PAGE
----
10 Singaporean Chinese New Year Facts
By Verena Chia
January 20, 2017
Happy Chinese New Year 2017! This year, we celebrate the Year of the Rooster and with Singapore being an ethnically diverse population; we are accustomed to the different cultures and practices of the different races. However if you’re new to the Chinese custom and would like to know more about how we celebrate Chinese New Year in Singapore, let's help get you started!
Disclaimer: Most facts listed are based on the general Singaporean Chinese CNY traditions and practices. As a multiracial nation, different families may practice different religions and traditions which are not stated here.
1. When is Chinese New Year 2017?
Singaporeans will celebrate CNY on 28 and 29 January 2017 (Saturday & Sunday).
As Chinese New Year is indicated on the traditional Chinese Lunar Year, it falls on different days of the Gregorian Calendar. Since 29 January is a Sunday, the following Monday is a Singapore public holiday!
With the long weekend ahead of you and looking to spend some quality time with the family, why not check out SAFRA members' privileges at Sentosa?
2. 2017 is the Year of the Rooster!
The Chinese Lunar Year is calculated based on a 12-year cycle with 12 Chinese zodiac signs. Therefore, if you are 12, 24, 36 or any other multiples of 12, congratulations, this year is your year! Why not decorate your office desk with your zodiac sign to add to the festive mood?
However, according to some beliefs, the same zodiac sign will clash when placed together, so, you may not experience much luck when it is your year. To counteract this, some people celebrating their year will make a special effort to go down to one of the many temples to pray for luck or get feng shui tips.
3. Money, Money, Money!
You’ve to prepare your hongbaos before CNY! Hongbao (mandarin) or ang pow (hokkien) is a traditional gift of money in a red packet, given as a token of good wishes during auspicious occasions such as Chinese New Year.
Traditionally, only those who are married need to give out hongbaos, so if you’re still single, you may be eligible to receive some moolah from your relatives!
4. Some families have dedicated temples to go to.
Families who go to a specific temple to pray during the Chinese New Year Festival may meet up with other family members who do not share the same religion for their yearly traditional CNY gathering.
5. Chinese New Year ban during mourning period
Most of the time, CNY is a happy festival for all. However, some families who experience the passing of a member during the past year may not celebrate CNY during the subsequent year. This is to mourn the deceased and commemorate their lives. That means no red packets, no colorful decorations and no festive foods or snacks.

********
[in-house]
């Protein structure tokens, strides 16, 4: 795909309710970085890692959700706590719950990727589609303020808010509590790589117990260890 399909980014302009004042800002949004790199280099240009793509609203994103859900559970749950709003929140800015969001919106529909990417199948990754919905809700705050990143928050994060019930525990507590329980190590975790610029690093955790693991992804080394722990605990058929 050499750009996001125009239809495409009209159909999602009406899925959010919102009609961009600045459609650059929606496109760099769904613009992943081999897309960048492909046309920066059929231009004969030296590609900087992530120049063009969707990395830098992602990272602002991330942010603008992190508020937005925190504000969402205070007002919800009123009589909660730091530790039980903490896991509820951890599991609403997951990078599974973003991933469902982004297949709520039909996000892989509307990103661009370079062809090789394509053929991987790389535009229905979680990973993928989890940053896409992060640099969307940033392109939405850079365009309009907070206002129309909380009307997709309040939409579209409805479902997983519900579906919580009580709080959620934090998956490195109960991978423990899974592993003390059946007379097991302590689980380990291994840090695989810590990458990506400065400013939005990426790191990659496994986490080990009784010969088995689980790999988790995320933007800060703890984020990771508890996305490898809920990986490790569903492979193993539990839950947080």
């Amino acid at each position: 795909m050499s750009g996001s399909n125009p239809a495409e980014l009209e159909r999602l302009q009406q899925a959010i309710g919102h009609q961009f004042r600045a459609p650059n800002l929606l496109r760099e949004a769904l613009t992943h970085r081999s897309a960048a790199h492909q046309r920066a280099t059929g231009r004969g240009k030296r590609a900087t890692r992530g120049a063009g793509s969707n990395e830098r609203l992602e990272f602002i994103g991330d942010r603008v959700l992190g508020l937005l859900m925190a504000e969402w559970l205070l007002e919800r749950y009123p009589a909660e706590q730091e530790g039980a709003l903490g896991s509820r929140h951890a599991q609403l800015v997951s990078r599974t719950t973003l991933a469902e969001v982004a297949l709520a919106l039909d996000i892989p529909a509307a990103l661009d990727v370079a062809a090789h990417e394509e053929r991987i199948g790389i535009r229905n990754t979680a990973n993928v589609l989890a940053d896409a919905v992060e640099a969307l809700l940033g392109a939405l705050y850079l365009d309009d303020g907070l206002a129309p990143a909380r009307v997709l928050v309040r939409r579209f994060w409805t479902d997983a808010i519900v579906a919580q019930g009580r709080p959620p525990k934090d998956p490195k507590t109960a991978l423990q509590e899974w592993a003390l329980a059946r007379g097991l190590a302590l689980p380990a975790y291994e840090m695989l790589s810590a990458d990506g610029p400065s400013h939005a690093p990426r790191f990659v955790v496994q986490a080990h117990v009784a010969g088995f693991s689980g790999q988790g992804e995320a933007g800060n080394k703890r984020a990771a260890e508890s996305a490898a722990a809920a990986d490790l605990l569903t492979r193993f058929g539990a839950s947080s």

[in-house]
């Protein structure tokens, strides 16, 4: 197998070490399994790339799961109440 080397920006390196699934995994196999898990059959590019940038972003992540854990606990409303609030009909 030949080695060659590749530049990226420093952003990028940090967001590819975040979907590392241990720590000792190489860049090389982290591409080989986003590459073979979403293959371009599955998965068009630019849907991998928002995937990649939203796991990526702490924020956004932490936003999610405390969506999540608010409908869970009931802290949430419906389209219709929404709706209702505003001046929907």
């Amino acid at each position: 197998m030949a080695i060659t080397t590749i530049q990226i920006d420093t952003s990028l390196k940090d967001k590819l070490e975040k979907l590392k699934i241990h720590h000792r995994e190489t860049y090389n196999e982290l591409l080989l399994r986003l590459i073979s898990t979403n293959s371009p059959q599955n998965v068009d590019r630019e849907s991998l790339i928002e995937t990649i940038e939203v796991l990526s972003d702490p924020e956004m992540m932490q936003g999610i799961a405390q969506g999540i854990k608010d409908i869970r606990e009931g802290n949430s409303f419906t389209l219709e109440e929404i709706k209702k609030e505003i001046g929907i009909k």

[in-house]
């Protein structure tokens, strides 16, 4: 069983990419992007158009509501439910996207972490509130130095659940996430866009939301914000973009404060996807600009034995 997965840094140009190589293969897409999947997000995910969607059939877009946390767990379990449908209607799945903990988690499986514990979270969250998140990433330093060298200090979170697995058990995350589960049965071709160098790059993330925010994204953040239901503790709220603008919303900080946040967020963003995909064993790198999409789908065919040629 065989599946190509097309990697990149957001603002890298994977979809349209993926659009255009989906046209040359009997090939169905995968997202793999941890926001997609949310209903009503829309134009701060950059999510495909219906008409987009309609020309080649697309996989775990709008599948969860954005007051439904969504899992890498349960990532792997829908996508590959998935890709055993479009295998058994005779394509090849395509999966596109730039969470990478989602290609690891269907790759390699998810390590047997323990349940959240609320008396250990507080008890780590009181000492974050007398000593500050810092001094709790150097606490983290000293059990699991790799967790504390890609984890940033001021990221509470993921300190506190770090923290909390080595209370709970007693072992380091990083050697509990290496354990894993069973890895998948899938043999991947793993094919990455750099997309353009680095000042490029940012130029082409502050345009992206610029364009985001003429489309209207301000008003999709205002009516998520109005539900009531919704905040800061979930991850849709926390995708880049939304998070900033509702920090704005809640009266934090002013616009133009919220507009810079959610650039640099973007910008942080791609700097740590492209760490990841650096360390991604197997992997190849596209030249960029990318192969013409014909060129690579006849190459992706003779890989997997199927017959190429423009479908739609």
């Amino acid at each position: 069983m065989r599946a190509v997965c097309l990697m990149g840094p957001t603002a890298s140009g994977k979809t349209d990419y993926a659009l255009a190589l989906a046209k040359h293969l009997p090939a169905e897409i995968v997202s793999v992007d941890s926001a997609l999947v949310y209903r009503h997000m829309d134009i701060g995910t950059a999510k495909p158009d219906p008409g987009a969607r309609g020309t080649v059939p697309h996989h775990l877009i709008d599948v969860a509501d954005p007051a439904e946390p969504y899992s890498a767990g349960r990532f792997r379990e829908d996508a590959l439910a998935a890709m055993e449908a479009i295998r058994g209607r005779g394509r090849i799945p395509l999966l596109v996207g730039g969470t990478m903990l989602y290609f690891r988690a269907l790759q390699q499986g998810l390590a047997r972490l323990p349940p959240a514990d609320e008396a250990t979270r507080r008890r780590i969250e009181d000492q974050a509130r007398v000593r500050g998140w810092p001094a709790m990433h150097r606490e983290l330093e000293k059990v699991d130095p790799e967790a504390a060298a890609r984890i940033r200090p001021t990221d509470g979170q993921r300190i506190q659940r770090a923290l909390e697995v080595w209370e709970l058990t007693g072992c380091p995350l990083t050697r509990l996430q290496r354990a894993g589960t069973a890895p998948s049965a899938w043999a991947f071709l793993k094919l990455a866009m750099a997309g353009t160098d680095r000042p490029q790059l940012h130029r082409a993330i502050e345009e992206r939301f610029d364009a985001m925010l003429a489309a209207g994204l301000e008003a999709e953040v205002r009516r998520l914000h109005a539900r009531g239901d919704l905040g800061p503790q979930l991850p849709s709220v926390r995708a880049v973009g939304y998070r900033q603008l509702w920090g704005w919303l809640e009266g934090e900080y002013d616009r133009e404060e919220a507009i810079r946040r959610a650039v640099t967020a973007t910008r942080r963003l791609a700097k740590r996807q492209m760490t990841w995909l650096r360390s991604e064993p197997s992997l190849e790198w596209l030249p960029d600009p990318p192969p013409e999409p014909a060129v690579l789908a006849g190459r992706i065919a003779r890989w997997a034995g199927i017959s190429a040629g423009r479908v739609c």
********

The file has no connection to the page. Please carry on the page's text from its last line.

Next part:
6. New underwear, new clothes
Red is a traditionally an auspicious colour for the Chinese. It is also considered a symbol of luck, life and happiness, therefore, many Singaporean Chinese will wear red during house visits. Furthermore, wearing new clothes, especially if they come in the traditional bright red, represents a brand new start for the New Year.
7. Mahjong and card games for all!
When it comes to catching up with relatives, nothing says Chinese New Year activities more than a 24-hour game of Mahjong. This game is usually played by the older generation of the family, while the younger ones will play a game of cards.
Popular dui lians/couplets found at most Chinese New Year festivals and Chinese homes.
8. Chinese New Year Greetings and dui lian
During Chinese New Year and the days leading up to it, it is customary to greet people with prosperous words. It could be a family member, friend or even a stranger on the street, a simple greeting of新年快乐, 万事如意 (Xin Nian Kuai Le, Wan Shi Ru Yi) which means “Happy new year, may everything go well for you”, would suffice.
The dui lian, also known as Chinese couplet, are prosperous words and poetry written on traditional Chinese red wax paper. It is usually pasted on the sides of the main gate or around the house for prosperity and good fortune.
9. No cleaning allowed
Cleaning – sweeping or throwing things away is not allowed on the first day of the New Year as it symbolises luck and fortune being swept/thrown out of the house. Therefore, families will start their Lunar Spring Cleaning in the days leading up to Chinese New Year. This is the time to declutter and throw away things you don’t want or do some retail therapy at the nearest mall with your SAFRA card!
Some families will also put up festive and traditional Chinese New Year decorations such as red packets, banners or lanterns around the house. If you’re looking for CNY decoration ideas, check out our fun and easy DIY CNY zodiac animals!
10. Chinese New Year Food : Making festive snacks and steamboat.
Chinese New Year Celebration means tons of delectable snacks, delicious roasted meats, crispy sweet love letters and endless Yu Sheng...
But what we love most is the steamboat during the Reunion Dinner on Chinese New Year’s eve. Sitting around in a circle enjoying a smoking pot of the best seafood, fish cakes and abalones with your loved ones is the most enjoyable part of the tradition. Chinese New Year is just never the same without it.
And with that, 新年快乐 (Xin Nian Kuai Le) which means Happy Chinese New Year in mandarin!
Check out what Chinese New Year activities we have planned for you at our SAFRA clubs!